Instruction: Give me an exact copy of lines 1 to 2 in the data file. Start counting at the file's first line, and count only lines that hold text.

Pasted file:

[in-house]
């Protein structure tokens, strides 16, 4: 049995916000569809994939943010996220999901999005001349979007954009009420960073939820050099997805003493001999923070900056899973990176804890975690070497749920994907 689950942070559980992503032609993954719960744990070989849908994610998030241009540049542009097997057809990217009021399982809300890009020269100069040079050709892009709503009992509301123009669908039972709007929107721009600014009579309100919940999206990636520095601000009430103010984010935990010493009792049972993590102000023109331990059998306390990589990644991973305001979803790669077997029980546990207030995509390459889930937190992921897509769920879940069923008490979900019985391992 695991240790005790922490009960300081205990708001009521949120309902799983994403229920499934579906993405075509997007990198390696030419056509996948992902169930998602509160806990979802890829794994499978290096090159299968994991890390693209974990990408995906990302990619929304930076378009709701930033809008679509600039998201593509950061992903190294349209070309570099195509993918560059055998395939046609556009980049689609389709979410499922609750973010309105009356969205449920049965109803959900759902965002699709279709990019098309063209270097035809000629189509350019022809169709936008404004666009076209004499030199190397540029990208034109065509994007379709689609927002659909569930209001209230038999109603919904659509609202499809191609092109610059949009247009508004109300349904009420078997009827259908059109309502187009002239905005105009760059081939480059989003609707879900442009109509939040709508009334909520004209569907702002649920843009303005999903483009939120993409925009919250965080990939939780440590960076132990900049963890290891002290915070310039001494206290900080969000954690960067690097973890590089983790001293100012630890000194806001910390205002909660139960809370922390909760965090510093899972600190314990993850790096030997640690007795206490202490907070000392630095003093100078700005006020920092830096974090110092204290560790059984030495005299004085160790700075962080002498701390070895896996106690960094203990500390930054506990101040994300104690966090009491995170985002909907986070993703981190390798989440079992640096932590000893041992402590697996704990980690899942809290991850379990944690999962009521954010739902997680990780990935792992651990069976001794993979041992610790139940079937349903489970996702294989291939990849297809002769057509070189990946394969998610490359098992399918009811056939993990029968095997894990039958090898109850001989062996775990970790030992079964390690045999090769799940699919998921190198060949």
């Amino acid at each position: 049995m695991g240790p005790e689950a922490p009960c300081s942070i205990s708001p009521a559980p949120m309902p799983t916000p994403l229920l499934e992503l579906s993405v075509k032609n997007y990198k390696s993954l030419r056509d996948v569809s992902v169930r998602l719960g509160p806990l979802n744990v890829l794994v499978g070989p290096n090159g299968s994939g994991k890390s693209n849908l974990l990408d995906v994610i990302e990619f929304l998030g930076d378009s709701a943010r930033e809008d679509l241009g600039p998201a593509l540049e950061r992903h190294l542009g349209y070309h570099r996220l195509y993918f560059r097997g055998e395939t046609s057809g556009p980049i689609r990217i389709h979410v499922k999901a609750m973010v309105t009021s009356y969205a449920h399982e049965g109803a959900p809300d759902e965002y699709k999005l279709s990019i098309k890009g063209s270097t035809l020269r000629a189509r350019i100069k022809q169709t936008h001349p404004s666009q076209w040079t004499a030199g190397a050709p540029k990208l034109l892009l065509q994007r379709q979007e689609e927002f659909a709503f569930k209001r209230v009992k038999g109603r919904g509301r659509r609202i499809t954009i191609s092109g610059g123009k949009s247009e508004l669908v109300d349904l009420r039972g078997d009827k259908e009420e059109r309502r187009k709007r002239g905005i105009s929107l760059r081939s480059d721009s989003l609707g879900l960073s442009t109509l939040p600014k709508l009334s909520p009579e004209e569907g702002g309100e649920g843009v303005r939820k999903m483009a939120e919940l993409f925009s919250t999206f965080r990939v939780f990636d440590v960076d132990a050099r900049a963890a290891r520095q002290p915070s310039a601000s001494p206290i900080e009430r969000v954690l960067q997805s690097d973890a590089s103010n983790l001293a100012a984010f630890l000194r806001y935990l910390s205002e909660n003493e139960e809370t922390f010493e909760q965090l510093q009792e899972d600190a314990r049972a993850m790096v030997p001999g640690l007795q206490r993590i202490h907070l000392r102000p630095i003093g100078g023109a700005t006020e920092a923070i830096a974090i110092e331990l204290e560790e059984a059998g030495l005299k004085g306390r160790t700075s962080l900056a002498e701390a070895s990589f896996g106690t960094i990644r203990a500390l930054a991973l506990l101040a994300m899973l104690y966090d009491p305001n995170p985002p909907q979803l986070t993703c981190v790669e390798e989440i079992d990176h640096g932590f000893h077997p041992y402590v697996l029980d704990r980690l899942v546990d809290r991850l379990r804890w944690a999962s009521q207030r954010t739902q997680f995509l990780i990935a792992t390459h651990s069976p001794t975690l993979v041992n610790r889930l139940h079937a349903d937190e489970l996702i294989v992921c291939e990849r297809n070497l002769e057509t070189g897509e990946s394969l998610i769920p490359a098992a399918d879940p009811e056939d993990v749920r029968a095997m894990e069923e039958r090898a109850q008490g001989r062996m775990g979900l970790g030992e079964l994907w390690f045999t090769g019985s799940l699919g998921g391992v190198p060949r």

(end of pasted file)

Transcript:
[in-house]
């Protein structure tokens, strides 16, 4: 049995916000569809994939943010996220999901999005001349979007954009009420960073939820050099997805003493001999923070900056899973990176804890975690070497749920994907 689950942070559980992503032609993954719960744990070989849908994610998030241009540049542009097997057809990217009021399982809300890009020269100069040079050709892009709503009992509301123009669908039972709007929107721009600014009579309100919940999206990636520095601000009430103010984010935990010493009792049972993590102000023109331990059998306390990589990644991973305001979803790669077997029980546990207030995509390459889930937190992921897509769920879940069923008490979900019985391992 695991240790005790922490009960300081205990708001009521949120309902799983994403229920499934579906993405075509997007990198390696030419056509996948992902169930998602509160806990979802890829794994499978290096090159299968994991890390693209974990990408995906990302990619929304930076378009709701930033809008679509600039998201593509950061992903190294349209070309570099195509993918560059055998395939046609556009980049689609389709979410499922609750973010309105009356969205449920049965109803959900759902965002699709279709990019098309063209270097035809000629189509350019022809169709936008404004666009076209004499030199190397540029990208034109065509994007379709689609927002659909569930209001209230038999109603919904659509609202499809191609092109610059949009247009508004109300349904009420078997009827259908059109309502187009002239905005105009760059081939480059989003609707879900442009109509939040709508009334909520004209569907702002649920843009303005999903483009939120993409925009919250965080990939939780440590960076132990900049963890290891002290915070310039001494206290900080969000954690960067690097973890590089983790001293100012630890000194806001910390205002909660139960809370922390909760965090510093899972600190314990993850790096030997640690007795206490202490907070000392630095003093100078700005006020920092830096974090110092204290560790059984030495005299004085160790700075962080002498701390070895896996106690960094203990500390930054506990101040994300104690966090009491995170985002909907986070993703981190390798989440079992640096932590000893041992402590697996704990980690899942809290991850379990944690999962009521954010739902997680990780990935792992651990069976001794993979041992610790139940079937349903489970996702294989291939990849297809002769057509070189990946394969998610490359098992399918009811056939993990029968095997894990039958090898109850001989062996775990970790030992079964390690045999090769799940699919998921190198060949």